It’s probably a little early to make this direct a comparison, but yesterday I reread a favorite story of mine, Michael Lewis' New Republic article “The End” (Available, unfortunately, only on Nexis). In it, Lewis travels with senator and then-presidential candidate Bob Dole during the last four days of the 1996 election, watching as the GOP standard bearer succumbs to irrelevancy and frustration. As McCain criss-crosses the country today attacking Barack Obama, and his aides futilely spin the press about their chances of winning, there are certain similarities:
Mainly what is noticeable to the naked eye is how much less pleasant the Dole campaign has become -- which is saying something. The crowds flip the finger at the busloads of journalists and chant rude things at them as they enter each arena. The journalists, for their part, wear buttons that say, “Yeah, I’m the Media. Screw You.” The artillery aimed at Clinton gets heavier by the hour. ” I never saw an FBI file,” former President Bush tells the crowd. “But then I never had a barroom bouncer right there to look them over for me.” Five hours later Bush’s barroom bouncer has become President Ford’s bartender. A few hours after that Dole himself picks it up and describes Clinton’s bartender looking through files: “He looks at a FBI file, then has a beer. Looks at another file. Has another beer.”
…One of Dole’s better-known strategists, Charlie Black, [now he works for McCain] rides in the press plane. Black was the brains behind Phil Gramm’s presidential bid, which set new records for dollars expended per vote. … Joylessly Charlie announces that we are all deluded in thinking that Clinton is ahead in the polls; the true poll numbers show that Dole is gaining in popularity three percentage points a day and there is nothing Clinton can do about it. “They’re in a desperate gambit to turn out their base because they see the election slipping away from them—and it is,” he says, with total certainty.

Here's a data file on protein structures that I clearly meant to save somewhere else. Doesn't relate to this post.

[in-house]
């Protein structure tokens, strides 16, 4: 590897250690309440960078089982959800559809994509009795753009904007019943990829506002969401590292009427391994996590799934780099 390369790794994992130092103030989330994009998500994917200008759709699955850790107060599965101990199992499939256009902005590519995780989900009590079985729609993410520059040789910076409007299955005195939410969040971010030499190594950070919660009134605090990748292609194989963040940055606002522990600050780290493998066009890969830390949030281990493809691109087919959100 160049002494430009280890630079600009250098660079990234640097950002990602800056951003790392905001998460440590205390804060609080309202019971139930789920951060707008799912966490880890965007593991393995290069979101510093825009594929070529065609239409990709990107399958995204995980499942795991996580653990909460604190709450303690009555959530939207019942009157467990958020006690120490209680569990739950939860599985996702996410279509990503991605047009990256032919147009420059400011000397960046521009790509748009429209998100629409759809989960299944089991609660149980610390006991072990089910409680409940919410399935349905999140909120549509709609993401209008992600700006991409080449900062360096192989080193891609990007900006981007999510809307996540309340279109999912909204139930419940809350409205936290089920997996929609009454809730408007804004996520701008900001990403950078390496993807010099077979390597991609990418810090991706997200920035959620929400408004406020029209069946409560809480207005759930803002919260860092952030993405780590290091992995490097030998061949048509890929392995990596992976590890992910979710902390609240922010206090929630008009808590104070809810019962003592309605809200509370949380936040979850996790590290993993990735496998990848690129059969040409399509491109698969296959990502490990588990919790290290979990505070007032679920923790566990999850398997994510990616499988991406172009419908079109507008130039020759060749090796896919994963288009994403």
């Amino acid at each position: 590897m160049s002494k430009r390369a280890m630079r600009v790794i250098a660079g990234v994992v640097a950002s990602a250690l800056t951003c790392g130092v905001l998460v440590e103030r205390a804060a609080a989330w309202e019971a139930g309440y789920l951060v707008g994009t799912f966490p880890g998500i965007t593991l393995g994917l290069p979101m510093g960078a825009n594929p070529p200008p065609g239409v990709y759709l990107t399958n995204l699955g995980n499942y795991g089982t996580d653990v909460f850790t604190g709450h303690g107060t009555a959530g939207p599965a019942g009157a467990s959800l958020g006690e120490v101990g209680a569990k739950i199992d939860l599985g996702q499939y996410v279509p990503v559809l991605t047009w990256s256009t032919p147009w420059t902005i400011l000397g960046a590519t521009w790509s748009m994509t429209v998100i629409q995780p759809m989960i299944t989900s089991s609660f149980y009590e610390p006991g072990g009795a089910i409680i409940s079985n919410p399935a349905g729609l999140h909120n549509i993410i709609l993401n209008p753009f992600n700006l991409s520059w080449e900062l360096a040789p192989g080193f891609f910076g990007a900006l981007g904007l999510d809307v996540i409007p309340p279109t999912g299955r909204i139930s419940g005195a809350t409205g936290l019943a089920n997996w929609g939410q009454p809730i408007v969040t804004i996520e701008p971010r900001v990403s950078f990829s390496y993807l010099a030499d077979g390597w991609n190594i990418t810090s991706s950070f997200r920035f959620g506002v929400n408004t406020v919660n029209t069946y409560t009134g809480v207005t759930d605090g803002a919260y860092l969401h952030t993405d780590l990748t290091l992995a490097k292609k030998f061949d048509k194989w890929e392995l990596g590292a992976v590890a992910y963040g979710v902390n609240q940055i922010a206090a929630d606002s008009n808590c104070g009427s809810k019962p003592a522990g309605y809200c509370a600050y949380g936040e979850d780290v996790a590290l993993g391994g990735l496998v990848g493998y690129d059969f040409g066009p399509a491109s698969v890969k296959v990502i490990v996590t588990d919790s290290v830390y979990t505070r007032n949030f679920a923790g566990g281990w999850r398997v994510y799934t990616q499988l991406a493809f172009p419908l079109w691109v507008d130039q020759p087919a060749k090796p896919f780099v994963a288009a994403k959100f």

This sort of behavior has become routine in the Dole campaign; indeed, from the beginning the Dole people have preferred to insult your intelligence than to craft more plausible lies. The disjuncture between the persona of the candidate (straight talker) and the behavior of his campaign (big liars) dates back to the very start of the primaries. At the same time that Dole was presenting himself as a force for decency his campaign was spending millions of dollars on push polls. When asked about them, the Dole campaign told reporters that Forbes and Buchanan were hiring pollsters to slander themselves, so that they could accuse the Dole campaign of dirty tactics. They kept this up for several weeks, even after they were told to stop by the Republican National Committee. Dole’s attitude seems to have been: whatever these people I’ve hired do in my name is not my responsibility. He never seems to have realized there’s a problem with selling honesty dishonestly.
History runs in circles, apparently, but we knew that, right? The piece also mentions McCain, who cleared his schedule to spend Election Day commiserating with Dole during his loss. Lewis, a McCain fan in the nineties, appreciates his passion for lost causes. Lewis ends the story in a VFW hall, observing that Dole is the last of the World War II generation politicians. On the day of Dole’s final defeat, Lewis writes, “Tonight in Russell, Kansas, World War Two finally ended.”
Which is a poignant reminder of what everyone in my generation fervently hopes as the last weeks of this election approach: On November 4, 2008, whoever wins, can the Vietnam War please come to a conclusion?
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